We caught up with the brassy, sassy, sexy, saucy Aussie and talked pearling, the (de)merits of the metric system, and checking off a huge bucket list item in the nick of time. And some other stuff, too. 

Americans generally view Australians as fascinating and a little exotic. What really grabbed my attention from your bio is that you were working on a pearling boat at age 19. That sounds both exotic and grueling. Describe that kind of labor.

Well, I guess with any kind of out-of-the-box job, there are really cool perks to it. I was out at sea for two to five weeks at a time, and I was in the sunshine 10 hours a day. It was really beautiful, seeing whales during meal breaks. It really helped my work ethic, but it was literally back-breaking work, pulling up 300 cages a day and cleaning all the oysters. It was in the most beautiful environment, though. 

It’s a complex process, and I suppose we could do the whole interview on pearling (laughs). They have these Japanese technicians who come during harvest and put a plastic bead in the oyster’s tummy. Then they hang in these cages in ocean for two years. And we had to meticulously clean each one. It was a pretty radical thing to do, off the beaten path. But I needed to get out of my hometown.

Give us a thumbnail sketch/timeline of how you wound up in the States, and Nashville particularly.

I ended up hurting my back on the boat – it’s literally back-breaking – but I also ended up learning to play guitar and writing songs while I was out at sea, so I decided to travel around the U.K. and Europe for a couple years. And I came back to Australia and started playing open mics and gigging. That was around 2008, I believe, and I was gigging a lot and ended up developing nodules on my throat because I wasn’t singing the right way.  

So I had to take two years off from singing just to get rid of these nodules on my vocal cords. And after putting my energy into recovering from that, I started gigging and recording, and started to open my eyes to what was out there, and came over to Nashville in 2012. I fell in love with the city immediately; I’d never had that feeling with any other place in the world. And I’ve seen a lot, really: Asia, India, Europe and Australia. And I just kept coming back, because it has this incredible vibe, this small-town feel with all this creative energy that it was living off of. I was coming back a couple times a year.

And then I was awarded a government grant to write my record, so I afforded myself some time in Nashville to get it done, then finished out my last album cycle touring around the country. So in May of 2016, I settled down in Nashville again to write this record. 

This is random, but have you quit thinking in the metric system since you’ve been here? Have you embraced “miles” and “pounds?”

Hell. No! (Laughs) My Siri on my phone is still in kilometers and has an Australian accent!  I’m all about assimilation, but I still need to know where I’m going, how long it’s going to take me to get there, and how far away it is. (Laughs)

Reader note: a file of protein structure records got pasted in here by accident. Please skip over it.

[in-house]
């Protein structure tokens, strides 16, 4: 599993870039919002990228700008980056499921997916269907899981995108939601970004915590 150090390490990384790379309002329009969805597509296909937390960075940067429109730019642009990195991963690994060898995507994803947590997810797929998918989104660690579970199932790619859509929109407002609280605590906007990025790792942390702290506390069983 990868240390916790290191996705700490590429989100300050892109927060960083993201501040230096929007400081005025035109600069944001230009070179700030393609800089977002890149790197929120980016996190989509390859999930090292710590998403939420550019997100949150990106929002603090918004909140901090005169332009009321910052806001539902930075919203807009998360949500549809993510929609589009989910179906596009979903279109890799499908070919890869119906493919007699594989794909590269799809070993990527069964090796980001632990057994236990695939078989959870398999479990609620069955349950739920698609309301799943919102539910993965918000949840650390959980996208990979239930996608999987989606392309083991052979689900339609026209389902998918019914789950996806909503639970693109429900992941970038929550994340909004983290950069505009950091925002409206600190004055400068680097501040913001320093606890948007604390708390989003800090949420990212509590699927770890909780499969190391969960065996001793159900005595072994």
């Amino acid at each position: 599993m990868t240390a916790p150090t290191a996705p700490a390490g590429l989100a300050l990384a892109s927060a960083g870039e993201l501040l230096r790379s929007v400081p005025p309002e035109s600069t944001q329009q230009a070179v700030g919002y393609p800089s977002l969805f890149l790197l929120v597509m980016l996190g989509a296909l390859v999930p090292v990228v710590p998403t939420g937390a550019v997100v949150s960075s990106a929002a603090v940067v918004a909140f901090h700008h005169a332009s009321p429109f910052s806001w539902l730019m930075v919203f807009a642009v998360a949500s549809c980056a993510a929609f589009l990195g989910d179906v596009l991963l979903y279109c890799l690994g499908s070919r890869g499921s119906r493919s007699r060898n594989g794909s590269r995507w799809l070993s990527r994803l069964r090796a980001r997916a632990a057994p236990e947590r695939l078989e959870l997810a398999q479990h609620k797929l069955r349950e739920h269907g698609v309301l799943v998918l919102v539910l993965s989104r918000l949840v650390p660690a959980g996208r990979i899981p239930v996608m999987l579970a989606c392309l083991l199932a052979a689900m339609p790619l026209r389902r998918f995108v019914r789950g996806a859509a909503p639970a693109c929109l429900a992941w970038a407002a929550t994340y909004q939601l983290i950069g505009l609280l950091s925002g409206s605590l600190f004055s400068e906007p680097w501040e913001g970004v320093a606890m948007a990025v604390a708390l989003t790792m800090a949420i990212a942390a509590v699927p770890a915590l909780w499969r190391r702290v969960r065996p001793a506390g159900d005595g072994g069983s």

Why the stage name, Bex? Going forward will “Ruby Boots” be you & whatever band is behind you at a given time, and how did you come up with the name?

Actually it’s been so long ago, and I’m trying to remember. This came up recently when I was in Australia and on this radio program. It was live-to-air, with an audience, and I was asked about it and I just honestly couldn’t remember; I’ve used other names in the past and have just used this one for the last couple of album cycles. That name’s been with me for a while now and I’ve started to make fans with it in this area. I’ve thought about changing it to something closer to my actual name, but people have grown used to it and can relate to it. 

I do remember that my real surname was not at all stage-worthy, so that was the motivation behind finding an alter-ego name.

The Texas Gentlemen – whose album I’ve worn out since last fall – backed you on this record. How did that introduction come about? 

One of the guys who had played with them a lot who had also played with me – Chase McGillis on bass – has become a very dear friend. And he told me the Gents were passing through Nashville on their way to play the Newport Folk Festival, where they were backing Kris Kristofferson. They were doing a warm up show at the American Legion Hall in Nashville, and Chase rang me about two hours before the show and said, “Do you want to come down and sing “Me and Bobby McGee?”

So, I went down there and sang “Me and Bobby McGee!”

Nice.

Yeah! So the Gents put on my old record on the bus and listened to it on the way to Newport. And when they were on the way back to Dallas, I was living in Nashville at Nikki Lane’s at the time and they were all there. (Texas Gent and producer) Beau (Bedford) was asking me what I was doing, so I started sending him songs. The rest is kind of history, I guess.